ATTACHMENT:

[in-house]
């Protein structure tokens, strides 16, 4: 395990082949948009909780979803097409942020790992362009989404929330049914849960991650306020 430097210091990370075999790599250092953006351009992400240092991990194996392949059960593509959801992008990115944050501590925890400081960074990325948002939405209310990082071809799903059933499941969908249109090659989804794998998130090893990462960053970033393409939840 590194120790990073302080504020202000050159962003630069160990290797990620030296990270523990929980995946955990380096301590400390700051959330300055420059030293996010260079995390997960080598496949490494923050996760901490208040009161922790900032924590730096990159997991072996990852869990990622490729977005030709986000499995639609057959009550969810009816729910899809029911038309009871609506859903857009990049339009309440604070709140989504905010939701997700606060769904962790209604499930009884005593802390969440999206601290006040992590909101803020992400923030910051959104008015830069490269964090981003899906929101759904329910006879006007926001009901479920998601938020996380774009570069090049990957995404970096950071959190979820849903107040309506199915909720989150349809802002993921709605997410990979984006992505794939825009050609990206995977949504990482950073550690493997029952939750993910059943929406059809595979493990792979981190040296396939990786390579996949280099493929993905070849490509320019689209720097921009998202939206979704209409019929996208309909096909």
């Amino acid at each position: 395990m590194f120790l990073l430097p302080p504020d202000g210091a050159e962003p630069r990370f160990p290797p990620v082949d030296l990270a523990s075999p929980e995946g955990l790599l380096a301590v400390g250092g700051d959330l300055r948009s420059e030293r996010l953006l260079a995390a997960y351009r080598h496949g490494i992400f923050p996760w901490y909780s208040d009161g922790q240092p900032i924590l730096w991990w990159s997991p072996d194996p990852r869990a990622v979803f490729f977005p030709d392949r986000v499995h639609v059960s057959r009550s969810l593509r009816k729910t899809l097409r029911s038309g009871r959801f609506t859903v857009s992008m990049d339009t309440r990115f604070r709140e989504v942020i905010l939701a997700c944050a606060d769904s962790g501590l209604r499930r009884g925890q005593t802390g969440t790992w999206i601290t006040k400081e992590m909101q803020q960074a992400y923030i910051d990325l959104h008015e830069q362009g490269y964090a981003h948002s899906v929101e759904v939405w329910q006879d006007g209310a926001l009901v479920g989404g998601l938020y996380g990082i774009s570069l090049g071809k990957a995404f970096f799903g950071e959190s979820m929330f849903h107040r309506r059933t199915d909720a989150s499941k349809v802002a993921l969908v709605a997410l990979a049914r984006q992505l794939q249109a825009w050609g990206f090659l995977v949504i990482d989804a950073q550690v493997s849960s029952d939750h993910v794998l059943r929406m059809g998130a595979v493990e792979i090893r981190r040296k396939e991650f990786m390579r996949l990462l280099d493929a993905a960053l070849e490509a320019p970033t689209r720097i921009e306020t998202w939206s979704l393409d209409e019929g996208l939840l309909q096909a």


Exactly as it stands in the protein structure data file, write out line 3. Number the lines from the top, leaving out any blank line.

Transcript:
């Amino acid at each position: 395990m590194f120790l990073l430097p302080p504020d202000g210091a050159e962003p630069r990370f160990p290797p990620v082949d030296l990270a523990s075999p929980e995946g955990l790599l380096a301590v400390g250092g700051d959330l300055r948009s420059e030293r996010l953006l260079a995390a997960y351009r080598h496949g490494i992400f923050p996760w901490y909780s208040d009161g922790q240092p900032i924590l730096w991990w990159s997991p072996d194996p990852r869990a990622v979803f490729f977005p030709d392949r986000v499995h639609v059960s057959r009550s969810l593509r009816k729910t899809l097409r029911s038309g009871r959801f609506t859903v857009s992008m990049d339009t309440r990115f604070r709140e989504v942020i905010l939701a997700c944050a606060d769904s962790g501590l209604r499930r009884g925890q005593t802390g969440t790992w999206i601290t006040k400081e992590m909101q803020q960074a992400y923030i910051d990325l959104h008015e830069q362009g490269y964090a981003h948002s899906v929101e759904v939405w329910q006879d006007g209310a926001l009901v479920g989404g998601l938020y996380g990082i774009s570069l090049g071809k990957a995404f970096f799903g950071e959190s979820m929330f849903h107040r309506r059933t199915d909720a989150s499941k349809v802002a993921l969908v709605a997410l990979a049914r984006q992505l794939q249109a825009w050609g990206f090659l995977v949504i990482d989804a950073q550690v493997s849960s029952d939750h993910v794998l059943r929406m059809g998130a595979v493990e792979i090893r981190r040296k396939e991650f990786m390579r996949l990462l280099d493929a993905a960053l070849e490509a320019p970033t689209r720097i921009e306020t998202w939206s979704l393409d209409e019929g996208l939840l309909q096909a």